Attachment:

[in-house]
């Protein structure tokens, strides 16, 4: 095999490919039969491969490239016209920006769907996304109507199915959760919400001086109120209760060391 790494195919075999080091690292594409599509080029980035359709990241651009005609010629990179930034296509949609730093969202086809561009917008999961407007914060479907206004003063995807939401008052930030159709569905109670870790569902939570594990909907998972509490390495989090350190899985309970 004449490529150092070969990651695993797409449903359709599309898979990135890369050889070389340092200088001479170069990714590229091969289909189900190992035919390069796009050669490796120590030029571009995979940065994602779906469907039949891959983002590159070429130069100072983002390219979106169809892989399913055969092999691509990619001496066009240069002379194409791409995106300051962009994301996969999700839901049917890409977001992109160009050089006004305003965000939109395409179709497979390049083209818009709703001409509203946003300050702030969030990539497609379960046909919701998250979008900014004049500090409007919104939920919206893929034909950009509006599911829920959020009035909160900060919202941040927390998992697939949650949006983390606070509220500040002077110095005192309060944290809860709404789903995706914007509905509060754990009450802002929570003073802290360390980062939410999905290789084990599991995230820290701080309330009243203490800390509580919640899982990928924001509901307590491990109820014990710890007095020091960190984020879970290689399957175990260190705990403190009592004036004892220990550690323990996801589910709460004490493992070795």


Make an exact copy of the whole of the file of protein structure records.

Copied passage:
[in-house]
């Protein structure tokens, strides 16, 4: 095999490919039969491969490239016209920006769907996304109507199915959760919400001086109120209760060391 790494195919075999080091690292594409599509080029980035359709990241651009005609010629990179930034296509949609730093969202086809561009917008999961407007914060479907206004003063995807939401008052930030159709569905109670870790569902939570594990909907998972509490390495989090350190899985309970 004449490529150092070969990651695993797409449903359709599309898979990135890369050889070389340092200088001479170069990714590229091969289909189900190992035919390069796009050669490796120590030029571009995979940065994602779906469907039949891959983002590159070429130069100072983002390219979106169809892989399913055969092999691509990619001496066009240069002379194409791409995106300051962009994301996969999700839901049917890409977001992109160009050089006004305003965000939109395409179709497979390049083209818009709703001409509203946003300050702030969030990539497609379960046909919701998250979008900014004049500090409007919104939920919206893929034909950009509006599911829920959020009035909160900060919202941040927390998992697939949650949006983390606070509220500040002077110095005192309060944290809860709404789903995706914007509905509060754990009450802002929570003073802290360390980062939410999905290789084990599991995230820290701080309330009243203490800390509580919640899982990928924001509901307590491990109820014990710890007095020091960190984020879970290689399957175990260190705990403190009592004036004892220990550690323990996801589910709460004490493992070795």